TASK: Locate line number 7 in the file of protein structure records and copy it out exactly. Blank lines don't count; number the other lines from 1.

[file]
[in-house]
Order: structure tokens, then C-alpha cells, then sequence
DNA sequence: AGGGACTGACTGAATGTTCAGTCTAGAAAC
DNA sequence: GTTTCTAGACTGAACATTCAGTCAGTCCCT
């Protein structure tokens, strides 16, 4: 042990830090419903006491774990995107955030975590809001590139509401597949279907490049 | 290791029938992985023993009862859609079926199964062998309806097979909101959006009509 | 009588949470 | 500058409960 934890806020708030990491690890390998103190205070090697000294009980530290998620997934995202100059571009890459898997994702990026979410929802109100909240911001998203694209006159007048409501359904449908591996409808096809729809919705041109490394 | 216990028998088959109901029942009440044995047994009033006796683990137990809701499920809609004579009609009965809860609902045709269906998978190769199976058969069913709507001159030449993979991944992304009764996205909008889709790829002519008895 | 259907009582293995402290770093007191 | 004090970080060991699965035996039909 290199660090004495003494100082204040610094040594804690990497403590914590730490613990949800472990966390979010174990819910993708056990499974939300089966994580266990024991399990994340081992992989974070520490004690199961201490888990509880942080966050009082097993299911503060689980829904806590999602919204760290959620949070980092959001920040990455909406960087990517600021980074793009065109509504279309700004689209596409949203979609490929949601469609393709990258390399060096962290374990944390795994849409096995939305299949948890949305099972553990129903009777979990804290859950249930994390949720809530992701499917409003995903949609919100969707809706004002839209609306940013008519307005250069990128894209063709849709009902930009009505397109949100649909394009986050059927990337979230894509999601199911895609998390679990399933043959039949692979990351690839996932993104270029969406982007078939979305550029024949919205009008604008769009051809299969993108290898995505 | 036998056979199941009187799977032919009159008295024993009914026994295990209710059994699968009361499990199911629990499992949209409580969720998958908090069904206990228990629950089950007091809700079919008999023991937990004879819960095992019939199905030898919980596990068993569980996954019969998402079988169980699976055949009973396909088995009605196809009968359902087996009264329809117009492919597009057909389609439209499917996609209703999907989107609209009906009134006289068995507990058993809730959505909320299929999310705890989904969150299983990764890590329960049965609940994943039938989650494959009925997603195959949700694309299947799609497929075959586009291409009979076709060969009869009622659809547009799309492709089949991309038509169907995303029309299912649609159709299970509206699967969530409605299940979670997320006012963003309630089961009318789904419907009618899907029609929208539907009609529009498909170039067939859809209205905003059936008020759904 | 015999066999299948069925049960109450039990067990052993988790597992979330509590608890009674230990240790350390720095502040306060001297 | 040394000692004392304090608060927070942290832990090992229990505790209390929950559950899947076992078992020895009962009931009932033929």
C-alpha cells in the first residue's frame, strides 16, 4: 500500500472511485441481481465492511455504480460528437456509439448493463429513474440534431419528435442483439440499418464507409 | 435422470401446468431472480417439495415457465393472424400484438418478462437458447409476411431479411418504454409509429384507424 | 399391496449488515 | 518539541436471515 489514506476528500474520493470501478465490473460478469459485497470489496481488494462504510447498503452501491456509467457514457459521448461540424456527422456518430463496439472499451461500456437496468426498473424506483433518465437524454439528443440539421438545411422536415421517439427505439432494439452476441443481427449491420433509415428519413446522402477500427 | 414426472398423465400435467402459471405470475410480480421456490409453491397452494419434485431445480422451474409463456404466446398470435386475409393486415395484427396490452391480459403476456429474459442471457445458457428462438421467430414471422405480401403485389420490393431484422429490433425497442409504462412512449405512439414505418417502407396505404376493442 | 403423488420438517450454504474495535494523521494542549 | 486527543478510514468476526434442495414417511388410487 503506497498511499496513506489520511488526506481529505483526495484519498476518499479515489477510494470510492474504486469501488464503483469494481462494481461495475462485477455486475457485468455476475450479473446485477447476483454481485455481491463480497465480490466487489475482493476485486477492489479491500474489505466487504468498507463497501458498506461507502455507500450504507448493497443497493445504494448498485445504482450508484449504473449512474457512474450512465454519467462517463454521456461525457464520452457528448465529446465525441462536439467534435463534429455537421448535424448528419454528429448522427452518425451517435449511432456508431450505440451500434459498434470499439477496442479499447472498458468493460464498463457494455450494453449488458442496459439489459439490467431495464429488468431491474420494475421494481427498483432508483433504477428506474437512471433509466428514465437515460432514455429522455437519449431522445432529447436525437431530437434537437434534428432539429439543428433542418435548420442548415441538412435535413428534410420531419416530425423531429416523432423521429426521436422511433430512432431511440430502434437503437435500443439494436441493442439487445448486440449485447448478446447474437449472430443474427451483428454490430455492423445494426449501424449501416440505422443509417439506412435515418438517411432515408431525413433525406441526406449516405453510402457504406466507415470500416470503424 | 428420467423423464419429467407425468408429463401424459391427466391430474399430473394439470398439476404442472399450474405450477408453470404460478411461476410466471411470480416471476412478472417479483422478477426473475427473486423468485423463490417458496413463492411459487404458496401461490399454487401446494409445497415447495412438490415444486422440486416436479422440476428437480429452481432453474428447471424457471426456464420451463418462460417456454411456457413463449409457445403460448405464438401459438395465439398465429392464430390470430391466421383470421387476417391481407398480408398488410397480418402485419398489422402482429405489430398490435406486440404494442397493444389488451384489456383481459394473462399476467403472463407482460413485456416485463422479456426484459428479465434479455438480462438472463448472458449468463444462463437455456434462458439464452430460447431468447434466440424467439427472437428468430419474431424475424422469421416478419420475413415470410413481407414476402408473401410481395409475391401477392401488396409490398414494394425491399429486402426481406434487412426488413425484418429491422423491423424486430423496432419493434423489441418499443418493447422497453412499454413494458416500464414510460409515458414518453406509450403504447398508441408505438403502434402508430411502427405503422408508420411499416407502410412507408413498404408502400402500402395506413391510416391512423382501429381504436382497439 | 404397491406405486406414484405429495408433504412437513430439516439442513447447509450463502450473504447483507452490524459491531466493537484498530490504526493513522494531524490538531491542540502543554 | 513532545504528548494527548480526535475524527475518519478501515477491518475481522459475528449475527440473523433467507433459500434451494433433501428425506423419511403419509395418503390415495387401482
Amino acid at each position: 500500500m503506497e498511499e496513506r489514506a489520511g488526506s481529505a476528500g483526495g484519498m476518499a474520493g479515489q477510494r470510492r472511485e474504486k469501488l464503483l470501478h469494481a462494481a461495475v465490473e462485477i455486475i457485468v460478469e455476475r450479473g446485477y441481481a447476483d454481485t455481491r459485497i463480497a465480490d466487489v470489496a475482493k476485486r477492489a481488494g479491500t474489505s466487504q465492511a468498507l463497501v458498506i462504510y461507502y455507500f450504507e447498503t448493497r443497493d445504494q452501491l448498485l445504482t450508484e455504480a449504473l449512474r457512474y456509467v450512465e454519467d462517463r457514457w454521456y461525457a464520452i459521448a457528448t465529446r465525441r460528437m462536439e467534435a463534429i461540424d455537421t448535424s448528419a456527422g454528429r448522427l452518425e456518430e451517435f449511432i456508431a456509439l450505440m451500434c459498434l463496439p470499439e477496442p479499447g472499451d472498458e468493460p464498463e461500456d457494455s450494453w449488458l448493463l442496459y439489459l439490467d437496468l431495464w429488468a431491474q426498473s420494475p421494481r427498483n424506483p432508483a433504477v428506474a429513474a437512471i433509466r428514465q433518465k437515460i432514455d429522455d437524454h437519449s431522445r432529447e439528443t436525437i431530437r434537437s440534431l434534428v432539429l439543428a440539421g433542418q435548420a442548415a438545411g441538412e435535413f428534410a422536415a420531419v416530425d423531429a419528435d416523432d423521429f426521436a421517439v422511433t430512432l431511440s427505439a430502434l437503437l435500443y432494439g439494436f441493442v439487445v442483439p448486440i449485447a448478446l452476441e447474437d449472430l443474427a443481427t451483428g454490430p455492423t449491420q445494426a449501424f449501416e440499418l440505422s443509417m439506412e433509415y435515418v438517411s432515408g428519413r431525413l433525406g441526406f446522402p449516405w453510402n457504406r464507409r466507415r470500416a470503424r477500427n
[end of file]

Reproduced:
Amino acid at each position: 500500500m503506497e498511499e496513506r489514506a489520511g488526506s481529505a476528500g483526495g484519498m476518499a474520493g479515489q477510494r470510492r472511485e474504486k469501488l464503483l470501478h469494481a462494481a461495475v465490473e462485477i455486475i457485468v460478469e455476475r450479473g446485477y441481481a447476483d454481485t455481491r459485497i463480497a465480490d466487489v470489496a475482493k476485486r477492489a481488494g479491500t474489505s466487504q465492511a468498507l463497501v458498506i462504510y461507502y455507500f450504507e447498503t448493497r443497493d445504494q452501491l448498485l445504482t450508484e455504480a449504473l449512474r457512474y456509467v450512465e454519467d462517463r457514457w454521456y461525457a464520452i459521448a457528448t465529446r465525441r460528437m462536439e467534435a463534429i461540424d455537421t448535424s448528419a456527422g454528429r448522427l452518425e456518430e451517435f449511432i456508431a456509439l450505440m451500434c459498434l463496439p470499439e477496442p479499447g472499451d472498458e468493460p464498463e461500456d457494455s450494453w449488458l448493463l442496459y439489459l439490467d437496468l431495464w429488468a431491474q426498473s420494475p421494481r427498483n424506483p432508483a433504477v428506474a429513474a437512471i433509466r428514465q433518465k437515460i432514455d429522455d437524454h437519449s431522445r432529447e439528443t436525437i431530437r434537437s440534431l434534428v432539429l439543428a440539421g433542418q435548420a442548415a438545411g441538412e435535413f428534410a422536415a420531419v416530425d423531429a419528435d416523432d423521429f426521436a421517439v422511433t430512432l431511440s427505439a430502434l437503437l435500443y432494439g439494436f441493442v439487445v442483439p448486440i449485447a448478446l452476441e447474437d449472430l443474427a443481427t451483428g454490430p455492423t449491420q445494426a449501424f449501416e440499418l440505422s443509417m439506412e433509415y435515418v438517411s432515408g428519413r431525413l433525406g441526406f446522402p449516405w453510402n457504406r464507409r466507415r470500416a470503424r477500427n